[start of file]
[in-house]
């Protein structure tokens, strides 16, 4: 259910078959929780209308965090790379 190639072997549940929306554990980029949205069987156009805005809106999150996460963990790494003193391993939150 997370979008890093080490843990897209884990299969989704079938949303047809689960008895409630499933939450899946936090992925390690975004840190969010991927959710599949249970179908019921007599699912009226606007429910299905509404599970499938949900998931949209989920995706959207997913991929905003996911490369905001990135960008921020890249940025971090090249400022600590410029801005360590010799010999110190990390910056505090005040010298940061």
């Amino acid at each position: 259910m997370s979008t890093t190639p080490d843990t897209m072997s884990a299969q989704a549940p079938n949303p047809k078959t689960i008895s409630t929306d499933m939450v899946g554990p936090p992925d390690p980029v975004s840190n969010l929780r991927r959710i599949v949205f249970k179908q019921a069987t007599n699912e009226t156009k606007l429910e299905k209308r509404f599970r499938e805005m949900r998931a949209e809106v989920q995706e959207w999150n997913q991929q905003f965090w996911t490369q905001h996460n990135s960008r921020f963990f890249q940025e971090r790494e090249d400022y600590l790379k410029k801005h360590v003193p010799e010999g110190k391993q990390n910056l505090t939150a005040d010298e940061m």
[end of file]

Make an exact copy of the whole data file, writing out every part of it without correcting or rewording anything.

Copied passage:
[in-house]
């Protein structure tokens, strides 16, 4: 259910078959929780209308965090790379 190639072997549940929306554990980029949205069987156009805005809106999150996460963990790494003193391993939150 997370979008890093080490843990897209884990299969989704079938949303047809689960008895409630499933939450899946936090992925390690975004840190969010991927959710599949249970179908019921007599699912009226606007429910299905509404599970499938949900998931949209989920995706959207997913991929905003996911490369905001990135960008921020890249940025971090090249400022600590410029801005360590010799010999110190990390910056505090005040010298940061």
């Amino acid at each position: 259910m997370s979008t890093t190639p080490d843990t897209m072997s884990a299969q989704a549940p079938n949303p047809k078959t689960i008895s409630t929306d499933m939450v899946g554990p936090p992925d390690p980029v975004s840190n969010l929780r991927r959710i599949v949205f249970k179908q019921a069987t007599n699912e009226t156009k606007l429910e299905k209308r509404f599970r499938e805005m949900r998931a949209e809106v989920q995706e959207w999150n997913q991929q905003f965090w996911t490369q905001h996460n990135s960008r921020f963990f890249q940025e971090r790494e090249d400022y600590l790379k410029k801005h360590v003193p010799e010999g110190k391993q990390n910056l505090t939150a005040d010298e940061m």